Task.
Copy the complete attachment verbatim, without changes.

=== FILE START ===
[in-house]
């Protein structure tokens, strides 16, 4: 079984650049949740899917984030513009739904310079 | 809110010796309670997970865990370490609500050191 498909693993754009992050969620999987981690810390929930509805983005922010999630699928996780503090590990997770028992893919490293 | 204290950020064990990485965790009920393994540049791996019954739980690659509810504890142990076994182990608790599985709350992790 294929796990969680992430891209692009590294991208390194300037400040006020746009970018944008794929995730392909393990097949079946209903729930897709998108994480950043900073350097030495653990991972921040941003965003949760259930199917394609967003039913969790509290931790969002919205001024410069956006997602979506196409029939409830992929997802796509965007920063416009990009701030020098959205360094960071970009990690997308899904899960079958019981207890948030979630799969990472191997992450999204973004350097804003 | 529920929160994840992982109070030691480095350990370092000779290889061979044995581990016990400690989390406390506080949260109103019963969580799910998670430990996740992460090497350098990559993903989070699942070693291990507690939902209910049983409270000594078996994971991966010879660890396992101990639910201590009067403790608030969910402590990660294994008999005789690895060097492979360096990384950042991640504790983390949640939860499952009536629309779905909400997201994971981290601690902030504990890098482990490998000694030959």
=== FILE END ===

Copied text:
[in-house]
């Protein structure tokens, strides 16, 4: 079984650049949740899917984030513009739904310079 | 809110010796309670997970865990370490609500050191 498909693993754009992050969620999987981690810390929930509805983005922010999630699928996780503090590990997770028992893919490293 | 204290950020064990990485965790009920393994540049791996019954739980690659509810504890142990076994182990608790599985709350992790 294929796990969680992430891209692009590294991208390194300037400040006020746009970018944008794929995730392909393990097949079946209903729930897709998108994480950043900073350097030495653990991972921040941003965003949760259930199917394609967003039913969790509290931790969002919205001024410069956006997602979506196409029939409830992929997802796509965007920063416009990009701030020098959205360094960071970009990690997308899904899960079958019981207890948030979630799969990472191997992450999204973004350097804003 | 529920929160994840992982109070030691480095350990370092000779290889061979044995581990016990400690989390406390506080949260109103019963969580799910998670430990996740992460090497350098990559993903989070699942070693291990507690939902209910049983409270000594078996994971991966010879660890396992101990639910201590009067403790608030969910402590990660294994008999005789690895060097492979360096990384950042991640504790983390949640939860499952009536629309779905909400997201994971981290601690902030504990890098482990490998000694030959």